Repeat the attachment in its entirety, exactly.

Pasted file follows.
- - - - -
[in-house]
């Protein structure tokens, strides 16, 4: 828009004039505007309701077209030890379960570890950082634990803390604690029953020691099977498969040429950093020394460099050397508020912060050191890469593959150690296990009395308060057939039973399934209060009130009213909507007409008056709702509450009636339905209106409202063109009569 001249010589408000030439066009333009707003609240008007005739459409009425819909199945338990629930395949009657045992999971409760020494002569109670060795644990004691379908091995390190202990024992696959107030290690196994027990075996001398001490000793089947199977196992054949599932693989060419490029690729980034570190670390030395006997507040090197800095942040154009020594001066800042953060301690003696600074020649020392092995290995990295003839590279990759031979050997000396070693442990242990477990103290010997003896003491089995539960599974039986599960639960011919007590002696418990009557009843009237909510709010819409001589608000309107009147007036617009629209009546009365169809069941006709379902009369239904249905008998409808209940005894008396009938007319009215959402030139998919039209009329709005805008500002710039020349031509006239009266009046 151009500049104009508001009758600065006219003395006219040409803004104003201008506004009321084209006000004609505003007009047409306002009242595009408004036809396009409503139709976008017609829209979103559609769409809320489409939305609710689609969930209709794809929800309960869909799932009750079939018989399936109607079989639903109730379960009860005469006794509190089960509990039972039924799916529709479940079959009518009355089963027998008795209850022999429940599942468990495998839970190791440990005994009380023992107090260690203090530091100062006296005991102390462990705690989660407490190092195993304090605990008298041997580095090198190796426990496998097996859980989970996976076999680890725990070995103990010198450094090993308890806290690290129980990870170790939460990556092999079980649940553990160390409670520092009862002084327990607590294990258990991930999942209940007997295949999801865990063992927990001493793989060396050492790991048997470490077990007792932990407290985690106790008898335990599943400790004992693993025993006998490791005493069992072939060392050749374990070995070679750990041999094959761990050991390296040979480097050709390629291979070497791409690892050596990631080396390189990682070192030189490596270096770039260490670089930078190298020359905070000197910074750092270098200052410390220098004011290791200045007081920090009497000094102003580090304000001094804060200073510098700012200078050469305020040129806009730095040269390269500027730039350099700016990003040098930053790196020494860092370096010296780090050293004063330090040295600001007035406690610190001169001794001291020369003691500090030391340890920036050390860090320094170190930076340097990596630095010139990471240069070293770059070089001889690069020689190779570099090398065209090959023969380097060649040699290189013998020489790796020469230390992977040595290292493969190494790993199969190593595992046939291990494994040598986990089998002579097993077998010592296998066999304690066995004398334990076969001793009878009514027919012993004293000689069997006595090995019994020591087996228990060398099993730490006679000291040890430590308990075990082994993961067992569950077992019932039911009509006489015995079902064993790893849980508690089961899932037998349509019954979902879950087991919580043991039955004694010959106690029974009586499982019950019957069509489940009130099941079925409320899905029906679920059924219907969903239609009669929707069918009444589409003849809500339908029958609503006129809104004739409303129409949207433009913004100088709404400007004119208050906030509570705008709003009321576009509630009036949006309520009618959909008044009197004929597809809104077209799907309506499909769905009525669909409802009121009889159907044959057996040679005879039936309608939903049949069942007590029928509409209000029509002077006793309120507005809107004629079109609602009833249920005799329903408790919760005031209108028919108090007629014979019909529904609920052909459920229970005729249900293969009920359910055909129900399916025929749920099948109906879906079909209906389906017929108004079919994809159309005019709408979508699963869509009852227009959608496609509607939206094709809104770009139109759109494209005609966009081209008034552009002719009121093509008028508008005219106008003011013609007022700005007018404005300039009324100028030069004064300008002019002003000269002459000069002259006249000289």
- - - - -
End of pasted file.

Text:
[in-house]
């Protein structure tokens, strides 16, 4: 828009004039505007309701077209030890379960570890950082634990803390604690029953020691099977498969040429950093020394460099050397508020912060050191890469593959150690296990009395308060057939039973399934209060009130009213909507007409008056709702509450009636339905209106409202063109009569 001249010589408000030439066009333009707003609240008007005739459409009425819909199945338990629930395949009657045992999971409760020494002569109670060795644990004691379908091995390190202990024992696959107030290690196994027990075996001398001490000793089947199977196992054949599932693989060419490029690729980034570190670390030395006997507040090197800095942040154009020594001066800042953060301690003696600074020649020392092995290995990295003839590279990759031979050997000396070693442990242990477990103290010997003896003491089995539960599974039986599960639960011919007590002696418990009557009843009237909510709010819409001589608000309107009147007036617009629209009546009365169809069941006709379902009369239904249905008998409808209940005894008396009938007319009215959402030139998919039209009329709005805008500002710039020349031509006239009266009046 151009500049104009508001009758600065006219003395006219040409803004104003201008506004009321084209006000004609505003007009047409306002009242595009408004036809396009409503139709976008017609829209979103559609769409809320489409939305609710689609969930209709794809929800309960869909799932009750079939018989399936109607079989639903109730379960009860005469006794509190089960509990039972039924799916529709479940079959009518009355089963027998008795209850022999429940599942468990495998839970190791440990005994009380023992107090260690203090530091100062006296005991102390462990705690989660407490190092195993304090605990008298041997580095090198190796426990496998097996859980989970996976076999680890725990070995103990010198450094090993308890806290690290129980990870170790939460990556092999079980649940553990160390409670520092009862002084327990607590294990258990991930999942209940007997295949999801865990063992927990001493793989060396050492790991048997470490077990007792932990407290985690106790008898335990599943400790004992693993025993006998490791005493069992072939060392050749374990070995070679750990041999094959761990050991390296040979480097050709390629291979070497791409690892050596990631080396390189990682070192030189490596270096770039260490670089930078190298020359905070000197910074750092270098200052410390220098004011290791200045007081920090009497000094102003580090304000001094804060200073510098700012200078050469305020040129806009730095040269390269500027730039350099700016990003040098930053790196020494860092370096010296780090050293004063330090040295600001007035406690610190001169001794001291020369003691500090030391340890920036050390860090320094170190930076340097990596630095010139990471240069070293770059070089001889690069020689190779570099090398065209090959023969380097060649040699290189013998020489790796020469230390992977040595290292493969190494790993199969190593595992046939291990494994040598986990089998002579097993077998010592296998066999304690066995004398334990076969001793009878009514027919012993004293000689069997006595090995019994020591087996228990060398099993730490006679000291040890430590308990075990082994993961067992569950077992019932039911009509006489015995079902064993790893849980508690089961899932037998349509019954979902879950087991919580043991039955004694010959106690029974009586499982019950019957069509489940009130099941079925409320899905029906679920059924219907969903239609009669929707069918009444589409003849809500339908029958609503006129809104004739409303129409949207433009913004100088709404400007004119208050906030509570705008709003009321576009509630009036949006309520009618959909008044009197004929597809809104077209799907309506499909769905009525669909409802009121009889159907044959057996040679005879039936309608939903049949069942007590029928509409209000029509002077006793309120507005809107004629079109609602009833249920005799329903408790919760005031209108028919108090007629014979019909529904609920052909459920229970005729249900293969009920359910055909129900399916025929749920099948109906879906079909209906389906017929108004079919994809159309005019709408979508699963869509009852227009959608496609509607939206094709809104770009139109759109494209005609966009081209008034552009002719009121093509008028508008005219106008003011013609007022700005007018404005300039009324100028030069004064300008002019002003000269002459000069002259006249000289």